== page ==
The valuation is the easy part! Once the valuation is complete, the Court must fashion an equitable way in which to distribute the business. In fashioning an award, the Court will try to avoid a liquidation of the business or making the estranged spouse a partner of the business. Typically, if there are sufficient non-marital assets, the Courts will offset the business interests and other marital assets. For example, if the Court determines that a spouse is entitled to $50,000.00 as that spouse’s fair share of the business, and there is $50,000.00 of marital property, there is a natural offset (it is never that simple!).

LEARNING POINT: Valuating a business with respect to equitable distribution is a complicated process which even the Court of Appeals hasn’t fully addressed. Experts will be needed and various factors will be analyzed, to include the business owners statement of net worth. If the spouse in question is only a partner of a business, the valuation becomes even trickery. Contact us for a free consultation to discuss this and other equitable distribution questions.

valuation of business

Which Spouse Retains Residential Custody?

Child Custody Long Island

When deciding which spouse will retain residential custody, the Court will have to determine what is in the best interest of the children in question. Until recently, NY followed the “tender years presumption” which stated that mothers were inherently better suited to assume the custody of young children. This presumption has been abolished and the law is currently gender neutral. Thus, there is no prima facie right to custody of a child to either parent. The Court will consider a host of factors when deciding what is in the best interests of the child. Factors the Court will contemplate include: (1) the parent’s physical and mental health; (2) the use of drugs and/or alcohol; (3) sexual activity; (4) lifestyle; (5) neglect abuse or abandonment; (6) physical or emotional abuse and (7) the parent’s relative economic status. These are just a few of the examples which the Court will consider. The Court will not give more weight to any particular factor it considers. Instead the Court will consider the totality of the circumstances when making a determination.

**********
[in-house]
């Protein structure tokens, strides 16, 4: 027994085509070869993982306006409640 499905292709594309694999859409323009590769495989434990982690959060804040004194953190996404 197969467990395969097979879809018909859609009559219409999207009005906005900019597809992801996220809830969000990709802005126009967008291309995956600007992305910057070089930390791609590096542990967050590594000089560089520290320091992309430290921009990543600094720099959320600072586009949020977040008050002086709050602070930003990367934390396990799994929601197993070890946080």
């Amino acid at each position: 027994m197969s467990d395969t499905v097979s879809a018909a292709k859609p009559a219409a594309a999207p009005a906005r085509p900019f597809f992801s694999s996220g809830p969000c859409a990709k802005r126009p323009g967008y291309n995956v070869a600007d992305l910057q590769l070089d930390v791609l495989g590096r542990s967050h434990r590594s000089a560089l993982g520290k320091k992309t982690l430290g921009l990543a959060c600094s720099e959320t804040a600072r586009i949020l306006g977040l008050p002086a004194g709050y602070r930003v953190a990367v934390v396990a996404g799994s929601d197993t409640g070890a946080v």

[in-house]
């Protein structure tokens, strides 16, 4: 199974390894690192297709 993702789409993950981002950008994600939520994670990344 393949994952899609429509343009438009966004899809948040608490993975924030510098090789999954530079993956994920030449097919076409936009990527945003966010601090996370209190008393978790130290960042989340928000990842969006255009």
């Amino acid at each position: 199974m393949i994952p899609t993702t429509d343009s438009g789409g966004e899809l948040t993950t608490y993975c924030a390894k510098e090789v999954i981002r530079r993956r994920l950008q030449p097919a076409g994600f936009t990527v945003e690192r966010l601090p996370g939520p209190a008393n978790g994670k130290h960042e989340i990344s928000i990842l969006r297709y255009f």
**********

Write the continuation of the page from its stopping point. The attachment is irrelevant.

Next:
In evaluating what is in the best interests of the child, the home environment and ability to meet the child’s needs will need to be ascertained. The Court will consider the quality of the home environment each parent is able to provide for the child. Thus, the Court will be looking not only to the physical safety of the home, but each parent’s ability to provide for the child’s emotional, social and intellectual development. The Court’s prefer for the direct guidance and care of the child vice a third party like a baby sitter or nanny. So you may be thinking now, how does the financial resources of a parent effect the Court’s analysis?

A parent that makes more money may be able to provide a “better” home and nicer environment however Courts take into consideration the fact that if you are the non-monied spouse, you will also be entitled to child support which will level the playing field. On the other hand, while a third party is not necessarily looked on favorably by the Court, an argument can be made that in today’s environment, both parents need to work and someone may need to watch the child. If you have the financial resources to afford a nanny or day care, that will also be factored into the equation.

LEARNING POINT: The totality of circumstance will decide who gets custody. If custody cannot be worked out between the separating parties, consult an attorney quickly. You must start preparing your case immediately and shoring up your position. You do not want early decisions to have a detrimental effect on your ability to maintain custody of your child.

child custody long island

What Is Maintenance and How Do I Get It?


divorce alimony temporary maintenanceA common question clients ask is how much alimony am I going to have to pay or can I expect to receive. The answer to that question is easy: none! Most people are familiar with the concept of alimony. Alimony was originally developed as a means of providing support for women after the termination of the marriage when, generally speaking, men controlled family property and opportunities in the work place for women were hard to come by. The amount of alimony awarded was supposed to be enough maintain the standard of living during the marriage and the award was usually permanent.

With the passage of the Equitable Distribution Law in 1980, alimony was eliminated. Maintenance replaced alimony and is now a gender neutral concept. Marriage is now viewed as an economic partnership, which in the event of a divorce, will not favor one spouse over the other. Maintenance can be described as payments to be made at fixed intervals from one spouse to the other as provided by a valid agreement or ordered by the Court. Maintenance is designed to rehabilitate the economically disadvantaged spouse with an eye towards economic independence.